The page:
Rights group accuses Ethiopian officials of war crimes


NAIROBI, Kenya (AP) — Ethiopia’s government is committing war crimes in its military campaign against rebels in the Ogaden region, a rights group charged Thursday in a report that complained the U.S. and other Western governments have remained silent about abuses.

New York-based Human Rights Watch said Ethiopian troops are beating and strangling civilians, staging public executions and burning villages in Ogaden. It said the allegations were based on more than 100 eyewitness accounts.

An Ethiopian official denied the charges.

Washington looks to Ethiopia for help in the fight against Islamic extremists in East Africa, where al-Qaida has claimed responsibility for several attacks, including the 1998 bombings of the U.S. embassies in Kenya and Tanzania that killed 225 people. Ethiopia is helping the U.N.-backed government in neighboring Somalia against Muslim insurgents.

Ethnic Somalis have been fighting for more than a decade seeking greater autonomy in the desolate Ogaden, which is being explored for oil and gas. Ethiopian forces stepped up operations after rebels attacked a Chinese-run oil exploration field in April 2007, killing 74 people.

“The Ethiopian army’s answer to the rebels has been to viciously attack civilians in the Ogaden,” said Georgette Gagnon, Africa director for Human Rights Watch.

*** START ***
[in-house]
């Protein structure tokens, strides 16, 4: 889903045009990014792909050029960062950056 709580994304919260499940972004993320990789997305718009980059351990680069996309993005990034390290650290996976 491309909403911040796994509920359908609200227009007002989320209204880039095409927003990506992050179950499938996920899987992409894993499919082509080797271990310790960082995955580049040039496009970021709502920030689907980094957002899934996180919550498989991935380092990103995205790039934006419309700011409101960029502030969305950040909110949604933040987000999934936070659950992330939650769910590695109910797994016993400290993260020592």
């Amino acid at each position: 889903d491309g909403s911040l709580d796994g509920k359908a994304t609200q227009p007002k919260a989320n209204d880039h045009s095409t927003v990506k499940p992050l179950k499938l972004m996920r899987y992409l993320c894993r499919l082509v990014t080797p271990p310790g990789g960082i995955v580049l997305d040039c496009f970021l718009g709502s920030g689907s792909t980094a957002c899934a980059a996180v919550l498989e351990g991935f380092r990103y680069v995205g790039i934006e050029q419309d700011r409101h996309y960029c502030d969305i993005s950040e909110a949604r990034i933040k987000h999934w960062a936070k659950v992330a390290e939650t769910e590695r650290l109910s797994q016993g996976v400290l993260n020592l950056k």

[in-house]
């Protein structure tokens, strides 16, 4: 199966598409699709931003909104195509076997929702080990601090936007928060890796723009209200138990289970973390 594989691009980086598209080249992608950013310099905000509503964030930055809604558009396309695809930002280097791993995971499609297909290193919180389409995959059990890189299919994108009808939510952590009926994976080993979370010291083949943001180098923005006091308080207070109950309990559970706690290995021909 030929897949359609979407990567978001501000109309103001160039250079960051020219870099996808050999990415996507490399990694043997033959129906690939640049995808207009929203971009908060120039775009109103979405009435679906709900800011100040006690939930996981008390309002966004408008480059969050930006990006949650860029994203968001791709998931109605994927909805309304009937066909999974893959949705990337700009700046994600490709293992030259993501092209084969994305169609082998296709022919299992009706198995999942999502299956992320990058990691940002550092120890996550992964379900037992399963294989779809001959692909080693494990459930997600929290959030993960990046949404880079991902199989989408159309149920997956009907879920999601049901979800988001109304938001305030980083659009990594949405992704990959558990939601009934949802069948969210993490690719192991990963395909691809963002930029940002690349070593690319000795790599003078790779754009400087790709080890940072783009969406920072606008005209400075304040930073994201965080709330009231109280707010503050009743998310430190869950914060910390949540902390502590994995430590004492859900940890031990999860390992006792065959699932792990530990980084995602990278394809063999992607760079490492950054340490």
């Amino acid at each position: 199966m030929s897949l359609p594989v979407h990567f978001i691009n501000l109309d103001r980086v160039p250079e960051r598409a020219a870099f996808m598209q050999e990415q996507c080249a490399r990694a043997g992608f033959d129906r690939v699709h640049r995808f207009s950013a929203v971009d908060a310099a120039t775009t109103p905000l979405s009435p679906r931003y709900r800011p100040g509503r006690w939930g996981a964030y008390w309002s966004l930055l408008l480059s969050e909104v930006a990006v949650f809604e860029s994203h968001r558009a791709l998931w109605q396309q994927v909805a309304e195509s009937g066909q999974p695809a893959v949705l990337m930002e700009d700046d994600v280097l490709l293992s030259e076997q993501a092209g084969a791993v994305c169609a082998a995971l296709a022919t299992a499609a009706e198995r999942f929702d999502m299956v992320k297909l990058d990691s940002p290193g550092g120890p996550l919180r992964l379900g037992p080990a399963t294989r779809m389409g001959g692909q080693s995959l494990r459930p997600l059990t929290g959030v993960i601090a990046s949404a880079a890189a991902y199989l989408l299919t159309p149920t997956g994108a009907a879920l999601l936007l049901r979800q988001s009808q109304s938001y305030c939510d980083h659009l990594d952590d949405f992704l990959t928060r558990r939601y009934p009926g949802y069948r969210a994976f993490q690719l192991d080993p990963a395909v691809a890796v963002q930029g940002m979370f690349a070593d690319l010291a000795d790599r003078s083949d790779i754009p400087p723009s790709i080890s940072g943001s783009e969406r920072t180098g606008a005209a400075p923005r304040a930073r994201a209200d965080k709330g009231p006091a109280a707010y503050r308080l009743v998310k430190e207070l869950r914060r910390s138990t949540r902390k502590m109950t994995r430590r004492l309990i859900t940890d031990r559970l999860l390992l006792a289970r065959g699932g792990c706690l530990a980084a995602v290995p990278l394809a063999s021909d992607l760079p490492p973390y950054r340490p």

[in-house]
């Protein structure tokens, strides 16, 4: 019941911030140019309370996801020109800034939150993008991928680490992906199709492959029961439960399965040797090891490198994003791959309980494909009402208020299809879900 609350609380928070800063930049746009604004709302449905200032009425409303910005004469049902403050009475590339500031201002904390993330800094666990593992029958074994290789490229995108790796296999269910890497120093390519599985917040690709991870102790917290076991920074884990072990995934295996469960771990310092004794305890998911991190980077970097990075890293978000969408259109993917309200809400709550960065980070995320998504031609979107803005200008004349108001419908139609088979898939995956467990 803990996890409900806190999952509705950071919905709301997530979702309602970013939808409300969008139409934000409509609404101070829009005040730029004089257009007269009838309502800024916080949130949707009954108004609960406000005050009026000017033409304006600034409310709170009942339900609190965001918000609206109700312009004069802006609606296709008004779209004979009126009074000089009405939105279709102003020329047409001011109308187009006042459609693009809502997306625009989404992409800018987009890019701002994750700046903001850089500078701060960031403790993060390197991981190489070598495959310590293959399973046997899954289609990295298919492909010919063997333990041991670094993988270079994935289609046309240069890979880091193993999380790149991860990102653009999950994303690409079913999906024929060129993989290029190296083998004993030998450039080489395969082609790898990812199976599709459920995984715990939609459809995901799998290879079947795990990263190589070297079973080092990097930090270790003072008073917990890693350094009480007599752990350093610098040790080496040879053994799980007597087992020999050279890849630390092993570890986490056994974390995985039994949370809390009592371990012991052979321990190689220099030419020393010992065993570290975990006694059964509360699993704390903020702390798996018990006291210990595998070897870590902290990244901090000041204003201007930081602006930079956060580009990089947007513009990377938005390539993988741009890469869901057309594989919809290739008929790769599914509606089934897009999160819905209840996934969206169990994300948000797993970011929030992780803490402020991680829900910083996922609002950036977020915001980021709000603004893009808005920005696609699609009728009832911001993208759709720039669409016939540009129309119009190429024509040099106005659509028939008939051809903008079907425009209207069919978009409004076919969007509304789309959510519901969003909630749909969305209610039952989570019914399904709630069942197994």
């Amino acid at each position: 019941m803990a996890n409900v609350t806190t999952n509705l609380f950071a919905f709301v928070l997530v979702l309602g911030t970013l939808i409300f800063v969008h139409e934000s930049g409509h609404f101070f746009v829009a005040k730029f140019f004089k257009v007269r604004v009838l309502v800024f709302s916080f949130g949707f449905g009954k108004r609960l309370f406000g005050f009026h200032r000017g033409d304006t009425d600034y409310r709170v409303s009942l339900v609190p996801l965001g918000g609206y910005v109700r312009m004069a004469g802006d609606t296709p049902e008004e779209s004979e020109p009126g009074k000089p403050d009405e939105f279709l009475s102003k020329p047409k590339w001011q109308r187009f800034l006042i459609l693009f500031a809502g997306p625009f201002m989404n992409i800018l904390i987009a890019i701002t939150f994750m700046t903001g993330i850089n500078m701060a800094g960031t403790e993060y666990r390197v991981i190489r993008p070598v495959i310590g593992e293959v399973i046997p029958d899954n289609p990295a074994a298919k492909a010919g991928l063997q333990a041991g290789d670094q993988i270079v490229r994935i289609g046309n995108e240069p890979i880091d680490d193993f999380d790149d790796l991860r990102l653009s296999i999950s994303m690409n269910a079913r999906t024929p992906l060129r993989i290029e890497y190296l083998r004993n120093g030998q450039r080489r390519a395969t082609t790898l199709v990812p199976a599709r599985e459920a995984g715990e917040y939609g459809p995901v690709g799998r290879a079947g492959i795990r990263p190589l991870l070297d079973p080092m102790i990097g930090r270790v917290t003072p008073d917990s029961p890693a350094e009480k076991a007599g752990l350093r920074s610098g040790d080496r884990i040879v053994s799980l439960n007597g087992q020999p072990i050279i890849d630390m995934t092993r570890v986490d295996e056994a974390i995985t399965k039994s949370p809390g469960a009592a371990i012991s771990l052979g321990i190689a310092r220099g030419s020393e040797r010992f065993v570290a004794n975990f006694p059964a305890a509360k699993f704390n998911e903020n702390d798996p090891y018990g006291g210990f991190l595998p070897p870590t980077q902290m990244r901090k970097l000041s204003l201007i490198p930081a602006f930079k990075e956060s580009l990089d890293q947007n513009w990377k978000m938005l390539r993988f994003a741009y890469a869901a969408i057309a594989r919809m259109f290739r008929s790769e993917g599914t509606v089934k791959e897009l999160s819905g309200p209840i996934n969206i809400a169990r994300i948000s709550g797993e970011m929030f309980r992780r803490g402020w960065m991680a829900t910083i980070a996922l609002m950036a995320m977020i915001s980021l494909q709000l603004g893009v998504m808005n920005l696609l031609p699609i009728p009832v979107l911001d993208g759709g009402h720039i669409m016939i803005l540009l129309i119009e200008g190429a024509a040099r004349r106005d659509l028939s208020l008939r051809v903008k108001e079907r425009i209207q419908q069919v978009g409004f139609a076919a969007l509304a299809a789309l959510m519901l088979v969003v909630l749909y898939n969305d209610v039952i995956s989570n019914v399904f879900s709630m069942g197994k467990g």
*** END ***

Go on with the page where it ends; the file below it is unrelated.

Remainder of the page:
The group also said the rebel Ogaden National Liberation Front has violated humanitarian law by conducting the oil attack and by setting land mines along roads. Ethiopia accuses the rebels of being financed by its archenemy, Eritrea.

Bereket Simon, special adviser to Ethiopian Prime Minister Meles Zenawi, denied all allegations in the report.

“It’s not true,” he said. “It’s the same old fabrication.”

Asked whether an internal investigation was planned, he said: “How can we investigate lies and innuendoes? How can we try to disprove lies by investigating?”

Gagnon chided Ethiopia’s leading donors, including the United States, Britai and the European Union, accusing them of ignoring what is happening in Ogaden.

“These widespread and systematic atrocities amount to crimes against humanity,” she said. “Yet Ethiopia’s major donors, Washington, London and Brussels, seem to be maintaining a conspiracy of silence around the crimes.”

Gagnon said Western governments and institutions give at least $2 billion in aid to Ethiopia every year.

“Influential states use many excuses, such as lack of information and strategic priorities, to downplay the grave human rights concerns in Somali Region,” she said. “But crimes against humanity can’t be swept under the carpet.”